If the way pregnancy is portrayed in media was the only way the general public learned what being pregnant was like, what we would believe is this: 1) You immediately puke, 2) You pee on pregnancy test and either sob on the floor or explode with joy, and 3) You can no longer indulge in alcoholic beverages, which is inexplicably horrible.
But in reality, as so many of us know, that’s not how it goes. Sure, there might be some puking, and you will most likely take a pregnancy test, but the part about being bummed about not imbibing? I am not buying it.
Like most women in their 20s, I have been known to enjoy the occasional glass of wine or cocktail with friends, and as an extrovert, I welcome drinking with good company. And to be honest, when my husband and I found out we were expecting our first child earlier this year, the thought of not drinking any more crossed my mind with some hints of remorse. But, now, six months later, I can honestly say it has been a welcomed reprieve physically, mentally and socially.
In addition to the obvious advantages to not drinking while pregnant, abstaining from alcohol is sort of like being on an unintentional cleanse. All of a sudden, weeks and even months have passed since your last drink, and you feel sharper and more put together. At least that has been my experience. I have even caught myself wondering if I could make this a sustainable lifestyle choice, and continue this sobriety long after baby is here. Of course, then I come back to reality, but still, the thought has crossed my mind!
What’s more, replace that casual drink after work with the 1,000 liters of water pregnant women are encouraged to drink daily, and all of the sudden your caloric intake takes a noticeable plunge. Not to be confused with dieting, because, well, I’m pregnant, and I heart carbs, there is something to be said for completely removing alcohol from your diet, as detailed here and here.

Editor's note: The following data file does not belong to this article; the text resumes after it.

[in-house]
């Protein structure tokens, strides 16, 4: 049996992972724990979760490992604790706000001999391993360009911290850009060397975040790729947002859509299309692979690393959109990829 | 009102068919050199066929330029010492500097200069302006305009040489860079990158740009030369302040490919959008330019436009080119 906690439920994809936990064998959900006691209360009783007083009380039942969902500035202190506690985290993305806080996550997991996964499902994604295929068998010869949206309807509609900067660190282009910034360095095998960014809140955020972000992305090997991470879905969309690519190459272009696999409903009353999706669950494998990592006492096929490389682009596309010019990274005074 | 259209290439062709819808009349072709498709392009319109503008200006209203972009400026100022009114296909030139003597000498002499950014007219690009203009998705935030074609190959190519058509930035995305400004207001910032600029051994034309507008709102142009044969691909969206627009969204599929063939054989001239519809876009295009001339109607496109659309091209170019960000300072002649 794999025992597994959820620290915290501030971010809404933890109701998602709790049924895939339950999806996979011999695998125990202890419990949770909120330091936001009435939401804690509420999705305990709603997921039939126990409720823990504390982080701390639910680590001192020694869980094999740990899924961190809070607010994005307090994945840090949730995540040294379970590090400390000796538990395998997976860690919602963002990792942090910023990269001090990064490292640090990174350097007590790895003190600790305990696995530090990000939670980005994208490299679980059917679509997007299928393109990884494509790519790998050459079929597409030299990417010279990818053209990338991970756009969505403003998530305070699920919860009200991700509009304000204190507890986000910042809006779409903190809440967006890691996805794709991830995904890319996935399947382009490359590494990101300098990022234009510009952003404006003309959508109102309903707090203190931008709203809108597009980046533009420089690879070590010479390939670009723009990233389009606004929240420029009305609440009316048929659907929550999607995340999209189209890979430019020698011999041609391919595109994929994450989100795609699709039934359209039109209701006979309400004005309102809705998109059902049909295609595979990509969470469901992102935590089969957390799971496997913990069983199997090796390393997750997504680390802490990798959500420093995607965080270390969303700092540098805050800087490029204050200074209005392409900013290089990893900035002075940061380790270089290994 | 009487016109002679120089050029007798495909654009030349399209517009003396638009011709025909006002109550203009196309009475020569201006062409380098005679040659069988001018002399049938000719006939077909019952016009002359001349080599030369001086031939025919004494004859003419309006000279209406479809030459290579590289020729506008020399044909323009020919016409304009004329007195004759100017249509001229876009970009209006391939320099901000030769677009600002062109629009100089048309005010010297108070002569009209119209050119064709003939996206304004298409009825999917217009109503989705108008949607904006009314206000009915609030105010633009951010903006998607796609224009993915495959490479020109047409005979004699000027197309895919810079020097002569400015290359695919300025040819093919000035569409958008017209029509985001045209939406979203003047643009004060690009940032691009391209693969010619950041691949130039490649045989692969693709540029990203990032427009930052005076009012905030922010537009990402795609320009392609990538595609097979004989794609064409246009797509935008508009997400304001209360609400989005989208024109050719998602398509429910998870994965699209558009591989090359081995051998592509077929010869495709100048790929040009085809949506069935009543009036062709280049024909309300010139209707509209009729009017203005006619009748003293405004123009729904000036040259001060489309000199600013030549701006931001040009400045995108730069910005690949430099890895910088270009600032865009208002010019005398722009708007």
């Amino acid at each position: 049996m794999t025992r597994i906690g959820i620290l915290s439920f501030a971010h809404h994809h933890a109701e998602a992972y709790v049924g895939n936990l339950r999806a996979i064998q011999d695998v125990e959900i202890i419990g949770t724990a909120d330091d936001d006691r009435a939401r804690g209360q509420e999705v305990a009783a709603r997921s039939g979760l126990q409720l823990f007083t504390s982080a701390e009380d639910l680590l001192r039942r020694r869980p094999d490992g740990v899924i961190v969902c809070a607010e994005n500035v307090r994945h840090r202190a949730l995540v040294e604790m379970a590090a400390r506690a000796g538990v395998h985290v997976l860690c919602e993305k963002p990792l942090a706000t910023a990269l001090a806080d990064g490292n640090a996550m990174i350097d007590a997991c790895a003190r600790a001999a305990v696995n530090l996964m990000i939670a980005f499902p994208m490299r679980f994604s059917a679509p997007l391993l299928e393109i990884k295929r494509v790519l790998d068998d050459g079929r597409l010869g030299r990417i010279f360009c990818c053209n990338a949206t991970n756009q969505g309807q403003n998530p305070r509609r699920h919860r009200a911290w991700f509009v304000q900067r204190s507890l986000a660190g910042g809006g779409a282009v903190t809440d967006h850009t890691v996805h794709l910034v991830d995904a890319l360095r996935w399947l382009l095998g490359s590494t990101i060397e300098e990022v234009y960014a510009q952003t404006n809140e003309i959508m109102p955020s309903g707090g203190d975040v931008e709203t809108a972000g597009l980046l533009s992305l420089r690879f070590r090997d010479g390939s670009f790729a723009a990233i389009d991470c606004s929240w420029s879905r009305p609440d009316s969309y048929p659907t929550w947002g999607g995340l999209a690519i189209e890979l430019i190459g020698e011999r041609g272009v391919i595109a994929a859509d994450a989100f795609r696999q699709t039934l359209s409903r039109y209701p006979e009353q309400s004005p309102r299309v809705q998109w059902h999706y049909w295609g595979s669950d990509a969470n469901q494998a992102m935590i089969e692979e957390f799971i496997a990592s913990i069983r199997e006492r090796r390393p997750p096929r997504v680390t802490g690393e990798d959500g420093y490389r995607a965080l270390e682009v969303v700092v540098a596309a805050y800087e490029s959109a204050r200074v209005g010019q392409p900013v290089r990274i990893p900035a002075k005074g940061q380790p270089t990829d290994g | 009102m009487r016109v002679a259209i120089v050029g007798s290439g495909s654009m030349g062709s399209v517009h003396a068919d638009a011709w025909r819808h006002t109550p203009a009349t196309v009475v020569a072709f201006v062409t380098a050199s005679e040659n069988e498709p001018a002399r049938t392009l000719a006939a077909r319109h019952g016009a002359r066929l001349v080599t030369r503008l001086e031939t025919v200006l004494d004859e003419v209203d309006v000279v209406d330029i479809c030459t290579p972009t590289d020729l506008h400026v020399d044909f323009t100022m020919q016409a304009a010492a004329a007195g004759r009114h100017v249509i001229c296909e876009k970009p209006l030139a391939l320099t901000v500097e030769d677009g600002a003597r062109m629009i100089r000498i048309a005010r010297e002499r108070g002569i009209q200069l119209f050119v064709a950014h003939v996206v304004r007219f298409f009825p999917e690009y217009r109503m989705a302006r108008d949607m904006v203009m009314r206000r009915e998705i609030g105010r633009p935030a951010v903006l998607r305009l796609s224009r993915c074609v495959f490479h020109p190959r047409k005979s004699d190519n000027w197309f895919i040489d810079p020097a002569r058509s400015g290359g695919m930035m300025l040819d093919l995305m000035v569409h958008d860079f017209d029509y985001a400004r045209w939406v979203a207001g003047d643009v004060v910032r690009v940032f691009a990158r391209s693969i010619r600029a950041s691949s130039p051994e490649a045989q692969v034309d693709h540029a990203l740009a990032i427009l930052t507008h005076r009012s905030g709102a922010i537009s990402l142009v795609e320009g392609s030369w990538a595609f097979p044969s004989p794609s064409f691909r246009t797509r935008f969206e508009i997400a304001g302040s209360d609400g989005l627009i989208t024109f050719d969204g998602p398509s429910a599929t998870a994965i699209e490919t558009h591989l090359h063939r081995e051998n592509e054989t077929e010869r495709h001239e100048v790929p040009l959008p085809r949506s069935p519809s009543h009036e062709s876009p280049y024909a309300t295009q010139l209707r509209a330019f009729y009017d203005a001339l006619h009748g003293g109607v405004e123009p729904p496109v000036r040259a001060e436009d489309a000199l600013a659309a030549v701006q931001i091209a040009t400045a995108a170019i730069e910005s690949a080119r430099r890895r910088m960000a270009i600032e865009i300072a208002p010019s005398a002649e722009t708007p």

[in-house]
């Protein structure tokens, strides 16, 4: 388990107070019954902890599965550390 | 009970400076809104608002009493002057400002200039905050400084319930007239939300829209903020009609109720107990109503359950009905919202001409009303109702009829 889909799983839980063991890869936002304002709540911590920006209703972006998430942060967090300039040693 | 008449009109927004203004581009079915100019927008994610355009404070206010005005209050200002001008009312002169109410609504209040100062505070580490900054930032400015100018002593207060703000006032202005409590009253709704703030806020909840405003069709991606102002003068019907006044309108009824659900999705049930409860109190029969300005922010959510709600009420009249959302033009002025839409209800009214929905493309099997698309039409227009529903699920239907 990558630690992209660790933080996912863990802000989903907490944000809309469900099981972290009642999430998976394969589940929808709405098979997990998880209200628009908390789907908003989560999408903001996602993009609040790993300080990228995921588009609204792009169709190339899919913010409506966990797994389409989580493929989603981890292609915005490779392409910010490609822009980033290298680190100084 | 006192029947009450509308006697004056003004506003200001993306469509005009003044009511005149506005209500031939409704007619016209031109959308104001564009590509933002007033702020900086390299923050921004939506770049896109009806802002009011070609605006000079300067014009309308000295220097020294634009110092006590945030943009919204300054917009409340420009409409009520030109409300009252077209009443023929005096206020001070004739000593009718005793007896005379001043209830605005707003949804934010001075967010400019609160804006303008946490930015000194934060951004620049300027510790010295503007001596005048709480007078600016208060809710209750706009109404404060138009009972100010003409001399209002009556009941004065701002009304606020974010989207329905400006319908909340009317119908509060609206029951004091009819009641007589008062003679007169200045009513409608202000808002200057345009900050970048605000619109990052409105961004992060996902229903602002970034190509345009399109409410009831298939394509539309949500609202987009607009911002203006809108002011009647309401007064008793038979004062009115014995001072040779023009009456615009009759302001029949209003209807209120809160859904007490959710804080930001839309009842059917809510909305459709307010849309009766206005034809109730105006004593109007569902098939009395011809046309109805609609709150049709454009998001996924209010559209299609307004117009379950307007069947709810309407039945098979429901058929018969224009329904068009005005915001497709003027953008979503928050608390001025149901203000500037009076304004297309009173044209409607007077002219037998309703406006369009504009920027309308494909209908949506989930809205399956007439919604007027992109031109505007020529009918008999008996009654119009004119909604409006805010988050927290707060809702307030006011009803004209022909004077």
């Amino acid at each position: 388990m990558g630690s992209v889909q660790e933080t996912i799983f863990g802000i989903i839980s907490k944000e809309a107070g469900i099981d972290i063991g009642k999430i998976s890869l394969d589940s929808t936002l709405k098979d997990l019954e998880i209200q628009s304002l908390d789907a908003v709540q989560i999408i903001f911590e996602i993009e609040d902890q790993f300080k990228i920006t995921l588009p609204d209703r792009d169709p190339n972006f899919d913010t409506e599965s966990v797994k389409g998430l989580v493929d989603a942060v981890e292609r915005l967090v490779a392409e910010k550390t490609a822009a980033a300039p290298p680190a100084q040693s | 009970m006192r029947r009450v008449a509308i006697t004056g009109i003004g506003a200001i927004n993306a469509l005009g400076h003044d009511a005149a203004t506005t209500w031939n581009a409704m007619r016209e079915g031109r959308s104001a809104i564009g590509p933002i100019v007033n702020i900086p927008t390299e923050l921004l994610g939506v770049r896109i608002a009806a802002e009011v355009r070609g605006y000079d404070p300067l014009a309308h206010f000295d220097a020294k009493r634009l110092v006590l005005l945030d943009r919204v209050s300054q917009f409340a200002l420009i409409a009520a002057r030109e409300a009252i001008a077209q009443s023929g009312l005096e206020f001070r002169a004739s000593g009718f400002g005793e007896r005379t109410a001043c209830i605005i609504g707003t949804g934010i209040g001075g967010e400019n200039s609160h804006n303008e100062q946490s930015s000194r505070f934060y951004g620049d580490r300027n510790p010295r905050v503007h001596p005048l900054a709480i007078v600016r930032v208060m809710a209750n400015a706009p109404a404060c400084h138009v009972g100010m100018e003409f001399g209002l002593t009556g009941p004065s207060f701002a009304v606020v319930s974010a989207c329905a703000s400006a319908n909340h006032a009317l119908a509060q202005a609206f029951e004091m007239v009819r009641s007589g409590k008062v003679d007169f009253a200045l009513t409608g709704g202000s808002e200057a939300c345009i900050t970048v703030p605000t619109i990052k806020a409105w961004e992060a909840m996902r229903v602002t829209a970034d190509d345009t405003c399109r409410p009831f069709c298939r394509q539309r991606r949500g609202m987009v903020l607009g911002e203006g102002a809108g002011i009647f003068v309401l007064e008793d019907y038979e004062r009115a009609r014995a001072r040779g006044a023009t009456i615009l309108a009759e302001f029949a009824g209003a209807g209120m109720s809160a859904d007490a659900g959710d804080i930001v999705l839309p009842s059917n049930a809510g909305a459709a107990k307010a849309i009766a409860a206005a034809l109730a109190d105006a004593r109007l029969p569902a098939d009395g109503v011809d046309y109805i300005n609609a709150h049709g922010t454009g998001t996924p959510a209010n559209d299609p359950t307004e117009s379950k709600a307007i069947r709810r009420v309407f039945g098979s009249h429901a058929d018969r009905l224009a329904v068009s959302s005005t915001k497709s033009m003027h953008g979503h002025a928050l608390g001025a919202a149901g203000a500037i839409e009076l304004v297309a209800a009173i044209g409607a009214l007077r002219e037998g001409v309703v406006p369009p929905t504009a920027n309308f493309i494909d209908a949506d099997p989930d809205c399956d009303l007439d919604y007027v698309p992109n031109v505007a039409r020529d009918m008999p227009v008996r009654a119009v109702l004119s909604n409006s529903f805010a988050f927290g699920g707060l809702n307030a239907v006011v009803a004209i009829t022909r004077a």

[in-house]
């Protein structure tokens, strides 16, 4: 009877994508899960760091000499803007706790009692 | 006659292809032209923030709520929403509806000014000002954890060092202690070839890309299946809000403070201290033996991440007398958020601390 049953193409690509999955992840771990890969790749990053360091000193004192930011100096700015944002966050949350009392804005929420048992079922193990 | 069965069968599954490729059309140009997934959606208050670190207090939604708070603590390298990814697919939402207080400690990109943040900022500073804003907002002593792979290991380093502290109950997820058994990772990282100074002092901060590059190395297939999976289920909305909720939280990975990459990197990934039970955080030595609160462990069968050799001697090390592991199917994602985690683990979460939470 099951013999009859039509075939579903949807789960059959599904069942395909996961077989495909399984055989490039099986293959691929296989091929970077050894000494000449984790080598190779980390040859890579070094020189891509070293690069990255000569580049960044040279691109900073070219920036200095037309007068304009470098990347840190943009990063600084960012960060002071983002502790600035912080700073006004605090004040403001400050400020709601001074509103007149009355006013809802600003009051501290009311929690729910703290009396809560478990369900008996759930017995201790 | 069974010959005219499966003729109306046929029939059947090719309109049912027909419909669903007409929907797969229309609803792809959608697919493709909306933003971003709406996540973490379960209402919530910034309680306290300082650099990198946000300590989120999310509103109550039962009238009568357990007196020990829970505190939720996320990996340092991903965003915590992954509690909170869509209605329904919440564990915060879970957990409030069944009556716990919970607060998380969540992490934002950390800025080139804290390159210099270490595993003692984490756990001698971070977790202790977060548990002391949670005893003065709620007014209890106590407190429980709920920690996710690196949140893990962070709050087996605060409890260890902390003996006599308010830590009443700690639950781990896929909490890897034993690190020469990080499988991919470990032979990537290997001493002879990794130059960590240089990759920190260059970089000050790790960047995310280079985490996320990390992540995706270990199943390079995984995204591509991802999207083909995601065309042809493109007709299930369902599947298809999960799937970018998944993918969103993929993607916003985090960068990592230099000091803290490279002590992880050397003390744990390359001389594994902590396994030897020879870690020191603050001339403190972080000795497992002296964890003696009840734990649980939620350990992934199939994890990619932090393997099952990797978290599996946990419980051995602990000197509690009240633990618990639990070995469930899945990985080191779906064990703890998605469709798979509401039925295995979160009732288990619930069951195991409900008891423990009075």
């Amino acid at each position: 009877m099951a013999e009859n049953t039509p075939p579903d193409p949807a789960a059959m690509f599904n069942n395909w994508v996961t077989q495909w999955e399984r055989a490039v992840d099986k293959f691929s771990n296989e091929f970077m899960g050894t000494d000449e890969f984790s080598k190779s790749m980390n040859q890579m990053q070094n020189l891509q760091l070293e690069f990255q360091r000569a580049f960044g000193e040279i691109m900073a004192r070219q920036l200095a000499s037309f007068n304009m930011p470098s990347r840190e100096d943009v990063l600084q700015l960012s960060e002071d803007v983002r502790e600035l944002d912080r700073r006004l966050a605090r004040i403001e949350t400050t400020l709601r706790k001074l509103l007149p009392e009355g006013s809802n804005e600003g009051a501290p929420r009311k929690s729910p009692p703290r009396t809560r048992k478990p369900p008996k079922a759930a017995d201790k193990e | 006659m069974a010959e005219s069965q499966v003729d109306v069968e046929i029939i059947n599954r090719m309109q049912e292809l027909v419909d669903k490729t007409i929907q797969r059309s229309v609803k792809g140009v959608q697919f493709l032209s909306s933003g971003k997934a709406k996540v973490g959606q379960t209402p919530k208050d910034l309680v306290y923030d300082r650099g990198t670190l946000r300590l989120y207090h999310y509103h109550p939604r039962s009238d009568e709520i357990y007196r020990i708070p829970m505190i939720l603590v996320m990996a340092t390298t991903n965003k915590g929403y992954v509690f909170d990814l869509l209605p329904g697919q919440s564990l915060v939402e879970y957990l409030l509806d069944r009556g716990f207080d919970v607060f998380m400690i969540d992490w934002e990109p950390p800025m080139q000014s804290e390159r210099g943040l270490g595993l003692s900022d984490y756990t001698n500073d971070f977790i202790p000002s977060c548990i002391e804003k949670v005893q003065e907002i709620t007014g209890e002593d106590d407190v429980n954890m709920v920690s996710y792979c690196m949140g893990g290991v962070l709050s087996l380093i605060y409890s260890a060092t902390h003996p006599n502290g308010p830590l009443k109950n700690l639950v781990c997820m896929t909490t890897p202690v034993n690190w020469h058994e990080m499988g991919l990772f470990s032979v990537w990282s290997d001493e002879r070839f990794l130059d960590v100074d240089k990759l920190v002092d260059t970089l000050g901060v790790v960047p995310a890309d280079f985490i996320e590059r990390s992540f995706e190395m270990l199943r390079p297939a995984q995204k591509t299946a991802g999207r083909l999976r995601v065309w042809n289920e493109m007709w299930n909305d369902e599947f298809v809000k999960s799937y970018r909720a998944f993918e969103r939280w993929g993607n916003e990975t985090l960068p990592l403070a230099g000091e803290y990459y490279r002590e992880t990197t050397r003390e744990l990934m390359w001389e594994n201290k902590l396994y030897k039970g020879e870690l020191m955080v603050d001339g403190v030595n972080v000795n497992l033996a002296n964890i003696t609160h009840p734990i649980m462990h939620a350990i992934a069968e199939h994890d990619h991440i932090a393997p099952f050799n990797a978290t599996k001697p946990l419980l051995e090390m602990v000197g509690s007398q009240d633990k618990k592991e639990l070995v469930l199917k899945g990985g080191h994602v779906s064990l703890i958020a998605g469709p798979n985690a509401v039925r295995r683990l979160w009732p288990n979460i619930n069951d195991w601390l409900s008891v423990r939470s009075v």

Since alcohol is known to impair our brain function and overall mental aptitude, it should be no surprise that the absence of it makes for a sharper mom. And while the media (again!) would have us all believe that the plight of the pregnant women is chock full of “pregnancy brain” moments, I have found quite the opposite to be true.
Like anyone, I make mistakes or forget simple things, but that’s not unique to my pregnancy, that’s just me being human. What I will say is that I can pretty much guarantee that if given the choice between the pregnant lady and the guy who crushed a bottle of tequila the night before at happy hour, your best bet would be the pregnant woman who, in addition to making a person, can certainly fulfill her job duties without the burden of a hangover.
And while the mental and physical benefits have been great, my favorite, by far, are the social. As adults, we often reach for alcoholic drinks because that’s the beverage selection presented to us, but being pregnant has actually given me the permission not to drink. That is, no one is offering me another or pressuring me to BYOB, and the result is that I just drink some water or maybe some La Croix if I’m feeling squirrely.
And because I am an extreme extrovert, I don’t feel any sort of social deficit when attending social functions. I am still able to converse with friends and coworkers and participate in alcohol-specific events like happy hours without feeling completely left out.
Here’s an example. Ever wonder what it was like to be underage again when all of your friends are 21? Being pregnant at parties is like being the only 18 year old at a college party, totally sober. And while it sounds embarrassing, it’s so, so funny. You get to be the person that actually hears, and sometimes engages, in drunken discourse with all of your closest friends. Have an iPhone handy? Record it, and it will serve as endless hours of entertainment when you share it in a group text the next morning.
Actual exchange between drunk person and me:
Me: Can I get you something to drink?
Drunk Person: Aren’t you pregnant?
Me: Yes, but I can still touch bottles with alcohol in them.
Drunk Person: I don’t want that on my conscience, dude.
I would be remiss if I didn’t acknowledge the obvious shortcomings that come with pregnancy, as my intention isn’t to depict my experience as some euphoric journey into motherhood. To be sure, my first trimester can best be described as all the nausea associated with a hangover without any of the drinking. But now, six months in, I can confidently say that I welcome being the Sober Sally at parties and social events, and for right now at least, the thought of a glass of wine doesn’t make me salivate in anticipation.
So moms-to-be, fear not! Think of your pregnancy as a vacation from alcohol and an invitation to elevate the quality of your life physically, mentally, and socially.